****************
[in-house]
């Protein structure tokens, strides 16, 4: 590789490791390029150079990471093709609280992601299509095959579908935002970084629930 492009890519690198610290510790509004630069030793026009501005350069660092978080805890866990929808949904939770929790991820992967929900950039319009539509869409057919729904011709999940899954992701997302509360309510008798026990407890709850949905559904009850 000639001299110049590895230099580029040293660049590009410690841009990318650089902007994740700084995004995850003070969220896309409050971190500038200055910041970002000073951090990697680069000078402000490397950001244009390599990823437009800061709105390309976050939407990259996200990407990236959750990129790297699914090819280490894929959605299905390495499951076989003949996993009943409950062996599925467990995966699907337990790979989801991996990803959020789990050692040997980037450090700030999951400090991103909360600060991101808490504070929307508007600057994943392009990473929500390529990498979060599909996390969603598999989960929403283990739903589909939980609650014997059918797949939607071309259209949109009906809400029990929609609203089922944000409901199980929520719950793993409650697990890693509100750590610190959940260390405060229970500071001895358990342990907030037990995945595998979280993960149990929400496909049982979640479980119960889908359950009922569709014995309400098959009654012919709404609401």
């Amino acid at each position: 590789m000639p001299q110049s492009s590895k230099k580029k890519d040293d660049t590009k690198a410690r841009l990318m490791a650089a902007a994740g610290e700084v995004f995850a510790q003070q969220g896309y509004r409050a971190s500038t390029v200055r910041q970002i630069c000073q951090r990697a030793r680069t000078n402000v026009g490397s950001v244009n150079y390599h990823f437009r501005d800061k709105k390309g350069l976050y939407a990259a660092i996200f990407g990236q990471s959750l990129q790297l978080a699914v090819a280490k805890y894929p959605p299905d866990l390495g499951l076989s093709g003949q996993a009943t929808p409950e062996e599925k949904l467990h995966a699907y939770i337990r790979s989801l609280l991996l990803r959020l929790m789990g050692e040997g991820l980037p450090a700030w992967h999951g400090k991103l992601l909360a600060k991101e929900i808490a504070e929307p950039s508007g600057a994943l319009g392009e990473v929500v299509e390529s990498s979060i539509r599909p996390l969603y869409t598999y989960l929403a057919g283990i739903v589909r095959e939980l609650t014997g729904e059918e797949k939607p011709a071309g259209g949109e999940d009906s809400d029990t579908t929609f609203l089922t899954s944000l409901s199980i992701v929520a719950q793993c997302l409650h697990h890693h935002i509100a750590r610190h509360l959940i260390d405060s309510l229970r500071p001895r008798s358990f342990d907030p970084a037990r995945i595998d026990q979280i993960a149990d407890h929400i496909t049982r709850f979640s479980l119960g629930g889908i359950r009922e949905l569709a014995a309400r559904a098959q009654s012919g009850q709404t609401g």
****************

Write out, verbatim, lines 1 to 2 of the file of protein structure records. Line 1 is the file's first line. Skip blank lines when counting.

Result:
[in-house]
């Protein structure tokens, strides 16, 4: 590789490791390029150079990471093709609280992601299509095959579908935002970084629930 492009890519690198610290510790509004630069030793026009501005350069660092978080805890866990929808949904939770929790991820992967929900950039319009539509869409057919729904011709999940899954992701997302509360309510008798026990407890709850949905559904009850 000639001299110049590895230099580029040293660049590009410690841009990318650089902007994740700084995004995850003070969220896309409050971190500038200055910041970002000073951090990697680069000078402000490397950001244009390599990823437009800061709105390309976050939407990259996200990407990236959750990129790297699914090819280490894929959605299905390495499951076989003949996993009943409950062996599925467990995966699907337990790979989801991996990803959020789990050692040997980037450090700030999951400090991103909360600060991101808490504070929307508007600057994943392009990473929500390529990498979060599909996390969603598999989960929403283990739903589909939980609650014997059918797949939607071309259209949109009906809400029990929609609203089922944000409901199980929520719950793993409650697990890693509100750590610190959940260390405060229970500071001895358990342990907030037990995945595998979280993960149990929400496909049982979640479980119960889908359950009922569709014995309400098959009654012919709404609401």